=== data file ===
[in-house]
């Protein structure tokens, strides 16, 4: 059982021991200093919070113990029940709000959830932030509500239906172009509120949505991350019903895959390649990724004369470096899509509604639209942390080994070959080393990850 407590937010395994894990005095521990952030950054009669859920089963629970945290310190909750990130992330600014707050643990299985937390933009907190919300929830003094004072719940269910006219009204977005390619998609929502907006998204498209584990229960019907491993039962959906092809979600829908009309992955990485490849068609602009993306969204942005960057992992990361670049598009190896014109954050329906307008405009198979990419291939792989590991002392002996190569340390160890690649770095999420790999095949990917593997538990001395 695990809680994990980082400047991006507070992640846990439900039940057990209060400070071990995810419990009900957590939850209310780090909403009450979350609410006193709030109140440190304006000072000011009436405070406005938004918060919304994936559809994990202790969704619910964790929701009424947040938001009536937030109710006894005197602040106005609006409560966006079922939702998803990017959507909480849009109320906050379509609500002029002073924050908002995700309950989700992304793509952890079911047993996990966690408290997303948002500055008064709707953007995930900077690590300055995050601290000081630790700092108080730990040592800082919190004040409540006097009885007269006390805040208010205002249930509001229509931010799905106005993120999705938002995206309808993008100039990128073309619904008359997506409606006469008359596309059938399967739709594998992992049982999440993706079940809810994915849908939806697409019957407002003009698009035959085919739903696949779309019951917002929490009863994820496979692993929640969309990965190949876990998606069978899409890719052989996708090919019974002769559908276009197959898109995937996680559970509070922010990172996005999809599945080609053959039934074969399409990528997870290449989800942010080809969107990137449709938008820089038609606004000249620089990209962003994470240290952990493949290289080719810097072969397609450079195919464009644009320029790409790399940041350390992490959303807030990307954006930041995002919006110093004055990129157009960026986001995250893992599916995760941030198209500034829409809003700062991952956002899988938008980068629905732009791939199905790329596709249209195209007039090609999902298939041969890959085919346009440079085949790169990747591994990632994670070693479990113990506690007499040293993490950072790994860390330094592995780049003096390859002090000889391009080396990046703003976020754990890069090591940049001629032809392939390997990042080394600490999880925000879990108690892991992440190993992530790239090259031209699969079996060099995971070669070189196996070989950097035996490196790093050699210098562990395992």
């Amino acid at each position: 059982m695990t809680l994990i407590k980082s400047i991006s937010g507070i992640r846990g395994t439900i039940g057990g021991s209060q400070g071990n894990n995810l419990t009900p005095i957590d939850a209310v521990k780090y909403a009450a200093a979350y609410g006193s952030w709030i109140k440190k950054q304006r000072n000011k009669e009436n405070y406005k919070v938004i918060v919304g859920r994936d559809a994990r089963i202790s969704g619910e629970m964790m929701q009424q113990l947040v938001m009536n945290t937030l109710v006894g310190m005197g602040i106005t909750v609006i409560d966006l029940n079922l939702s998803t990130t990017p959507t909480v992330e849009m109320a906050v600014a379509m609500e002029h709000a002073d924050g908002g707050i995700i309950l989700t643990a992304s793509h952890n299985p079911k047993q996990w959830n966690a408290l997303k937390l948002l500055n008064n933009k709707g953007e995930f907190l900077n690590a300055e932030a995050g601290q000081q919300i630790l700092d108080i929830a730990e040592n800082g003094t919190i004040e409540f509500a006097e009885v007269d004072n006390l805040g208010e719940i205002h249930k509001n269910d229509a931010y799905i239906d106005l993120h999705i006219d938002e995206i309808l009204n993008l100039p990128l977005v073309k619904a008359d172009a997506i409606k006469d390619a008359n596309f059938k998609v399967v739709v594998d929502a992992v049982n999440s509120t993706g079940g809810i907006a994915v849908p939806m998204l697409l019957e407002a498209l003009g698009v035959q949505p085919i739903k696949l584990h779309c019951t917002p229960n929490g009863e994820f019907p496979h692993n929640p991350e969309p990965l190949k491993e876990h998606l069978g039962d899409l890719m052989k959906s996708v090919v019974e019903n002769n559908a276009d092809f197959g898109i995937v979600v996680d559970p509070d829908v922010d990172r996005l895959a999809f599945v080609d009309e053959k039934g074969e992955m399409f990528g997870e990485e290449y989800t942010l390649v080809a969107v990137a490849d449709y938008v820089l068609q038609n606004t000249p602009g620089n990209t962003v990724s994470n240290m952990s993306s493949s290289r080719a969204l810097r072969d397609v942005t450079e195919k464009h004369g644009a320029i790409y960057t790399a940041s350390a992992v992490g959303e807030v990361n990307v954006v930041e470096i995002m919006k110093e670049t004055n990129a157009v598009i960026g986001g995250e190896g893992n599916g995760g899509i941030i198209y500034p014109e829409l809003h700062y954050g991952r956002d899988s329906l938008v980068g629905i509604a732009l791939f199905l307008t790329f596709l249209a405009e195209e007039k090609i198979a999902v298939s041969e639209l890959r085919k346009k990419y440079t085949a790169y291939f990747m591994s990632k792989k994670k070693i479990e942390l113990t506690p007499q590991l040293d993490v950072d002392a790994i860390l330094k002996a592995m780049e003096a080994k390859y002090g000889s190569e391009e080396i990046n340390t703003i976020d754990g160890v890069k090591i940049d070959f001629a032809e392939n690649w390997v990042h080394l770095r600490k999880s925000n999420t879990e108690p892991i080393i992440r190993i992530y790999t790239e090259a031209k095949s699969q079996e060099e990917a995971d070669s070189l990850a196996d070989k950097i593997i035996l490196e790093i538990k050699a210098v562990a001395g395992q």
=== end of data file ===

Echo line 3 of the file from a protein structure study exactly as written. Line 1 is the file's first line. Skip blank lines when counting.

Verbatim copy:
């Amino acid at each position: 059982m695990t809680l994990i407590k980082s400047i991006s937010g507070i992640r846990g395994t439900i039940g057990g021991s209060q400070g071990n894990n995810l419990t009900p005095i957590d939850a209310v521990k780090y909403a009450a200093a979350y609410g006193s952030w709030i109140k440190k950054q304006r000072n000011k009669e009436n405070y406005k919070v938004i918060v919304g859920r994936d559809a994990r089963i202790s969704g619910e629970m964790m929701q009424q113990l947040v938001m009536n945290t937030l109710v006894g310190m005197g602040i106005t909750v609006i409560d966006l029940n079922l939702s998803t990130t990017p959507t909480v992330e849009m109320a906050v600014a379509m609500e002029h709000a002073d924050g908002g707050i995700i309950l989700t643990a992304s793509h952890n299985p079911k047993q996990w959830n966690a408290l997303k937390l948002l500055n008064n933009k709707g953007e995930f907190l900077n690590a300055e932030a995050g601290q000081q919300i630790l700092d108080i929830a730990e040592n800082g003094t919190i004040e409540f509500a006097e009885v007269d004072n006390l805040g208010e719940i205002h249930k509001n269910d229509a931010y799905i239906d106005l993120h999705i006219d938002e995206i309808l009204n993008l100039p990128l977005v073309k619904a008359d172009a997506i409606k006469d390619a008359n596309f059938k998609v399967v739709v594998d929502a992992v049982n999440s509120t993706g079940g809810i907006a994915v849908p939806m998204l697409l019957e407002a498209l003009g698009v035959q949505p085919i739903k696949l584990h779309c019951t917002p229960n929490g009863e994820f019907p496979h692993n929640p991350e969309p990965l190949k491993e876990h998606l069978g039962d899409l890719m052989k959906s996708v090919v019974e019903n002769n559908a276009d092809f197959g898109i995937v979600v996680d559970p509070d829908v922010d990172r996005l895959a999809f599945v080609d009309e053959k039934g074969e992955m399409f990528g997870e990485e290449y989800t942010l390649v080809a969107v990137a490849d449709y938008v820089l068609q038609n606004t000249p602009g620089n990209t962003v990724s994470n240290m952990s993306s493949s290289r080719a969204l810097r072969d397609v942005t450079e195919k464009h004369g644009a320029i790409y960057t790399a940041s350390a992992v992490g959303e807030v990361n990307v954006v930041e470096i995002m919006k110093e670049t004055n990129a157009v598009i960026g986001g995250e190896g893992n599916g995760g899509i941030i198209y500034p014109e829409l809003h700062y954050g991952r956002d899988s329906l938008v980068g629905i509604a732009l791939f199905l307008t790329f596709l249209a405009e195209e007039k090609i198979a999902v298939s041969e639209l890959r085919k346009k990419y440079t085949a790169y291939f990747m591994s990632k792989k994670k070693i479990e942390l113990t506690p007499q590991l040293d993490v950072d002392a790994i860390l330094k002996a592995m780049e003096a080994k390859y002090g000889s190569e391009e080396i990046n340390t703003i976020d754990g160890v890069k090591i940049d070959f001629a032809e392939n690649w390997v990042h080394l770095r600490k999880s925000n999420t879990e108690p892991i080393i992440r190993i992530y790999t790239e090259a031209k095949s699969q079996e060099e990917a995971d070669s070189l990850a196996d070989k950097i593997i035996l490196e790093i538990k050699a210098v562990a001395g395992q």